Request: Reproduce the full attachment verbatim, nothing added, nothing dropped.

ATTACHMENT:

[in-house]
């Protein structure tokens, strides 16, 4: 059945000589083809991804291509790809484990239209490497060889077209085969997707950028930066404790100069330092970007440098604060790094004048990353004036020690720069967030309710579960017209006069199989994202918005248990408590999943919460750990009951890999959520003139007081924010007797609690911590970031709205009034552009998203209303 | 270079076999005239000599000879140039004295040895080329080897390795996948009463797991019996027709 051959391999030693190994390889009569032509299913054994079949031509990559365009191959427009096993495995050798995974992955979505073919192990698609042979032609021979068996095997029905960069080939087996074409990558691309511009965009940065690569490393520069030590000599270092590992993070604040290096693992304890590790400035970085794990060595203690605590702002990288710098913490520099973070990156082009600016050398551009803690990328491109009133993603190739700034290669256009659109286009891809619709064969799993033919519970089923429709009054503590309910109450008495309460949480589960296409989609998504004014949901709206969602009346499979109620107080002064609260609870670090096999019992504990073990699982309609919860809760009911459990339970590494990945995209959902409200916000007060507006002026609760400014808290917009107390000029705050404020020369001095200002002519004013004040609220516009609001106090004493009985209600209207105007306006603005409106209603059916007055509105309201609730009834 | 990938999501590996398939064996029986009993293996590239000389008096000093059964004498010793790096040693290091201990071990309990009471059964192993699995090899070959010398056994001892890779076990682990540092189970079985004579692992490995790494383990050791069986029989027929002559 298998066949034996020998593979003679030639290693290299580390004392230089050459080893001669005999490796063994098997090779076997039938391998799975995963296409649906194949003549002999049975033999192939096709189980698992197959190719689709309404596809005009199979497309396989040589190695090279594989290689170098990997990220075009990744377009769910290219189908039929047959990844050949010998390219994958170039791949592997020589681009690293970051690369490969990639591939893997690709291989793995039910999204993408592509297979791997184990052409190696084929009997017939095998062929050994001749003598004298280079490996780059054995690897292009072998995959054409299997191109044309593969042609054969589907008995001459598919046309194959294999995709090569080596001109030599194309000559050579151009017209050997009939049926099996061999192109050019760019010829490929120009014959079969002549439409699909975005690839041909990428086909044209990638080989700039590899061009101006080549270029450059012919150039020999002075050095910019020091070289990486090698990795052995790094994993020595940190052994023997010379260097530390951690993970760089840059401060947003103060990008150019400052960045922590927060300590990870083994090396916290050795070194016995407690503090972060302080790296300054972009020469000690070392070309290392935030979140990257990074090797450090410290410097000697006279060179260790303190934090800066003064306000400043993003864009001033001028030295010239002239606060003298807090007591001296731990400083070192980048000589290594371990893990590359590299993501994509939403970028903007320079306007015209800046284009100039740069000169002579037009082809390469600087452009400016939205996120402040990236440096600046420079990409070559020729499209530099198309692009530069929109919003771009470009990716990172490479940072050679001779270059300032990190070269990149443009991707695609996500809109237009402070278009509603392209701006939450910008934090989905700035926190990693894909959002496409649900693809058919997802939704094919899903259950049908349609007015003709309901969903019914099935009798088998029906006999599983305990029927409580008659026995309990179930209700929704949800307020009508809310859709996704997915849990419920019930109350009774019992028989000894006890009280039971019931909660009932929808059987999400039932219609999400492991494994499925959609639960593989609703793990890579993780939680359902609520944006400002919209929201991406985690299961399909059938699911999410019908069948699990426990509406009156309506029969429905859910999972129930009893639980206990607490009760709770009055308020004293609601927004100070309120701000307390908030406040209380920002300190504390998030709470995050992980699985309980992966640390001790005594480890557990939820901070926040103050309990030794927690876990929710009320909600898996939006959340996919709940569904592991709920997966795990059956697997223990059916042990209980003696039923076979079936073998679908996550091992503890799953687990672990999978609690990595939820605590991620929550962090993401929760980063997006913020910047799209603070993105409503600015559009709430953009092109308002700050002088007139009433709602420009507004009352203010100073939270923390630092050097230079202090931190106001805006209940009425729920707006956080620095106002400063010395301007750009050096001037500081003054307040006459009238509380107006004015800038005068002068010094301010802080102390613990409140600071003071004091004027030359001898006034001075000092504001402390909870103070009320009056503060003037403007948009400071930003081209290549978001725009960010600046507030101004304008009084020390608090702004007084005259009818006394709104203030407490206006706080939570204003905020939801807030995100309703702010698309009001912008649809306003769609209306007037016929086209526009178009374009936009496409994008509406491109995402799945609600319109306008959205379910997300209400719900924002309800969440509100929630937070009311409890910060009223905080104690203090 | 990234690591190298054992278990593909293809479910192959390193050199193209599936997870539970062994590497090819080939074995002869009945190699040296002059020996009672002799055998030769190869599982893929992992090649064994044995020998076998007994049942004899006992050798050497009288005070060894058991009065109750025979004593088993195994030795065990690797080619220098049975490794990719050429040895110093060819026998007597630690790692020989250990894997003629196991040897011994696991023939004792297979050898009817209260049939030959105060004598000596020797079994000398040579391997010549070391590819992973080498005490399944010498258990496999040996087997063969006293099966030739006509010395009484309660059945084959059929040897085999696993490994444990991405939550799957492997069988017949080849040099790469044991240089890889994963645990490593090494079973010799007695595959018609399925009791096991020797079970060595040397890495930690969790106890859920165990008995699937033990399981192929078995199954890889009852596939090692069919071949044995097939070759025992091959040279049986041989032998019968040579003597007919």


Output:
[in-house]
């Protein structure tokens, strides 16, 4: 059945000589083809991804291509790809484990239209490497060889077209085969997707950028930066404790100069330092970007440098604060790094004048990353004036020690720069967030309710579960017209006069199989994202918005248990408590999943919460750990009951890999959520003139007081924010007797609690911590970031709205009034552009998203209303 | 270079076999005239000599000879140039004295040895080329080897390795996948009463797991019996027709 051959391999030693190994390889009569032509299913054994079949031509990559365009191959427009096993495995050798995974992955979505073919192990698609042979032609021979068996095997029905960069080939087996074409990558691309511009965009940065690569490393520069030590000599270092590992993070604040290096693992304890590790400035970085794990060595203690605590702002990288710098913490520099973070990156082009600016050398551009803690990328491109009133993603190739700034290669256009659109286009891809619709064969799993033919519970089923429709009054503590309910109450008495309460949480589960296409989609998504004014949901709206969602009346499979109620107080002064609260609870670090096999019992504990073990699982309609919860809760009911459990339970590494990945995209959902409200916000007060507006002026609760400014808290917009107390000029705050404020020369001095200002002519004013004040609220516009609001106090004493009985209600209207105007306006603005409106209603059916007055509105309201609730009834 | 990938999501590996398939064996029986009993293996590239000389008096000093059964004498010793790096040693290091201990071990309990009471059964192993699995090899070959010398056994001892890779076990682990540092189970079985004579692992490995790494383990050791069986029989027929002559 298998066949034996020998593979003679030639290693290299580390004392230089050459080893001669005999490796063994098997090779076997039938391998799975995963296409649906194949003549002999049975033999192939096709189980698992197959190719689709309404596809005009199979497309396989040589190695090279594989290689170098990997990220075009990744377009769910290219189908039929047959990844050949010998390219994958170039791949592997020589681009690293970051690369490969990639591939893997690709291989793995039910999204993408592509297979791997184990052409190696084929009997017939095998062929050994001749003598004298280079490996780059054995690897292009072998995959054409299997191109044309593969042609054969589907008995001459598919046309194959294999995709090569080596001109030599194309000559050579151009017209050997009939049926099996061999192109050019760019010829490929120009014959079969002549439409699909975005690839041909990428086909044209990638080989700039590899061009101006080549270029450059012919150039020999002075050095910019020091070289990486090698990795052995790094994993020595940190052994023997010379260097530390951690993970760089840059401060947003103060990008150019400052960045922590927060300590990870083994090396916290050795070194016995407690503090972060302080790296300054972009020469000690070392070309290392935030979140990257990074090797450090410290410097000697006279060179260790303190934090800066003064306000400043993003864009001033001028030295010239002239606060003298807090007591001296731990400083070192980048000589290594371990893990590359590299993501994509939403970028903007320079306007015209800046284009100039740069000169002579037009082809390469600087452009400016939205996120402040990236440096600046420079990409070559020729499209530099198309692009530069929109919003771009470009990716990172490479940072050679001779270059300032990190070269990149443009991707695609996500809109237009402070278009509603392209701006939450910008934090989905700035926190990693894909959002496409649900693809058919997802939704094919899903259950049908349609007015003709309901969903019914099935009798088998029906006999599983305990029927409580008659026995309990179930209700929704949800307020009508809310859709996704997915849990419920019930109350009774019992028989000894006890009280039971019931909660009932929808059987999400039932219609999400492991494994499925959609639960593989609703793990890579993780939680359902609520944006400002919209929201991406985690299961399909059938699911999410019908069948699990426990509406009156309506029969429905859910999972129930009893639980206990607490009760709770009055308020004293609601927004100070309120701000307390908030406040209380920002300190504390998030709470995050992980699985309980992966640390001790005594480890557990939820901070926040103050309990030794927690876990929710009320909600898996939006959340996919709940569904592991709920997966795990059956697997223990059916042990209980003696039923076979079936073998679908996550091992503890799953687990672990999978609690990595939820605590991620929550962090993401929760980063997006913020910047799209603070993105409503600015559009709430953009092109308002700050002088007139009433709602420009507004009352203010100073939270923390630092050097230079202090931190106001805006209940009425729920707006956080620095106002400063010395301007750009050096001037500081003054307040006459009238509380107006004015800038005068002068010094301010802080102390613990409140600071003071004091004027030359001898006034001075000092504001402390909870103070009320009056503060003037403007948009400071930003081209290549978001725009960010600046507030101004304008009084020390608090702004007084005259009818006394709104203030407490206006706080939570204003905020939801807030995100309703702010698309009001912008649809306003769609209306007037016929086209526009178009374009936009496409994008509406491109995402799945609600319109306008959205379910997300209400719900924002309800969440509100929630937070009311409890910060009223905080104690203090 | 990234690591190298054992278990593909293809479910192959390193050199193209599936997870539970062994590497090819080939074995002869009945190699040296002059020996009672002799055998030769190869599982893929992992090649064994044995020998076998007994049942004899006992050798050497009288005070060894058991009065109750025979004593088993195994030795065990690797080619220098049975490794990719050429040895110093060819026998007597630690790692020989250990894997003629196991040897011994696991023939004792297979050898009817209260049939030959105060004598000596020797079994000398040579391997010549070391590819992973080498005490399944010498258990496999040996087997063969006293099966030739006509010395009484309660059945084959059929040897085999696993490994444990991405939550799957492997069988017949080849040099790469044991240089890889994963645990490593090494079973010799007695595959018609399925009791096991020797079970060595040397890495930690969790106890859920165990008995699937033990399981192929078995199954890889009852596939090692069919071949044995097939070759025992091959040279049986041989032998019968040579003597007919």